"Well, like everything in biology, we assume that it's going to increase our reproductive success," Langergraber said.
That success can be direct, like finding a mate and having offspring. Or it can be indirect, like helping out a relative and thus advancing the family bloodline.
The family-bloodline scenario is the basis of a theory called kin selection, which holds that animals should prefer to cooperate only with their relatives.
In so doing, they reap the indirect but substantial benefit of seeing their family genes passed on—by becoming an uncle or an aunt in addition to, or instead of, a parent.
"Most people had assumed that in animals it's mainly through kin selection that cooperative behavior can evolve," Langergraber said.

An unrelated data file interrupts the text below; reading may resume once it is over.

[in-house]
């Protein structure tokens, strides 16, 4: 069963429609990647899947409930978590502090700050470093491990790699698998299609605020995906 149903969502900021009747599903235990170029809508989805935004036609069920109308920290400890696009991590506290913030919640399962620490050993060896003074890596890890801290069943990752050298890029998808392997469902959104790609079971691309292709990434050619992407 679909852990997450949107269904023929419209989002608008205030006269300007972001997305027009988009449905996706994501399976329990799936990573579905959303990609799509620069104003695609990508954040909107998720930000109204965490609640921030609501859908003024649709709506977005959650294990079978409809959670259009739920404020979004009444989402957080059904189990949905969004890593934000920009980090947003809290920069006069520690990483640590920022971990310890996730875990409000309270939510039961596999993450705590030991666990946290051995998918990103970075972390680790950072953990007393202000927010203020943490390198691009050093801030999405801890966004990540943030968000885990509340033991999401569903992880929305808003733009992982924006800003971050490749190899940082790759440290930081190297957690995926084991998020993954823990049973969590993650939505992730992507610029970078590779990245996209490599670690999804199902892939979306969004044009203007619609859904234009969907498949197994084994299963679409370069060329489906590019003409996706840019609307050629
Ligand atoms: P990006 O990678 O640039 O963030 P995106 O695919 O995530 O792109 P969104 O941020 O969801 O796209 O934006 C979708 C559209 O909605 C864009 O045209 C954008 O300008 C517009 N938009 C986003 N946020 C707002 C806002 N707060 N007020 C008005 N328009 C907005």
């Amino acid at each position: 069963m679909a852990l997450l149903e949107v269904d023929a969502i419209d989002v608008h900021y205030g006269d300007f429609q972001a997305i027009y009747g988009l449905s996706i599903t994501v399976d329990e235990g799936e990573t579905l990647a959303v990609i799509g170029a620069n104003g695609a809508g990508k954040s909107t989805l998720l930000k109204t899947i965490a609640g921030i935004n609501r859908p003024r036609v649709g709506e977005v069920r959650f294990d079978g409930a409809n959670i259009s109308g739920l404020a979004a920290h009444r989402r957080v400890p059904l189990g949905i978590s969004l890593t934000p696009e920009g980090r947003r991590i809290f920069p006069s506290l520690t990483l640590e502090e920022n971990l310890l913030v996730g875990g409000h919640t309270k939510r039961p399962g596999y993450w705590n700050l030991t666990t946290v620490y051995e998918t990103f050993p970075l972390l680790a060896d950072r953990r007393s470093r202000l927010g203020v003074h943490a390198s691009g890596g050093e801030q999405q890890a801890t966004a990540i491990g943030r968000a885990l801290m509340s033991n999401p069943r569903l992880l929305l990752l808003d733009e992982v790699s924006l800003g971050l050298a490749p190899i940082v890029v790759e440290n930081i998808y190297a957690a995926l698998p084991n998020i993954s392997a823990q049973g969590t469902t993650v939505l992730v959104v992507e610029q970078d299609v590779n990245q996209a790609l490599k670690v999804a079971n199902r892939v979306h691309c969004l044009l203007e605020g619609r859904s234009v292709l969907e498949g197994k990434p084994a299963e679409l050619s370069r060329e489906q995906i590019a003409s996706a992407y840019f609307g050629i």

"But here we're suggesting that's not entirely the case with chimpanzees, who are famous for being one of the most cooperative animals in the world."
Emory University primatologist Frans de Waal said: "I think we have long known or suspected that chimpanzee males cooperate very well with nonrelatives."
Nonetheless, some economists and anthropologists have "preferred to depict chimpanzee cooperation as mainly kin-based" to make the claim that human cooperation is unique, he noted.
"Now we finally have a study that includes not only [chimp] behavior but also genetics, giving us the ultimate proof that non-kin cooperation is extremely well-developed in wild chimpanzees," de Waal wrote in an email.
"This study will put to rest once and for all that only humans know reciprocity-based cooperation. As such, it is highly significant."
Free Email News Updates
Sign up for our Inside National Geographic newsletter. Every two weeks we'll send you our top stories and pictures (see sample).
SOURCES AND RELATED WEB SITES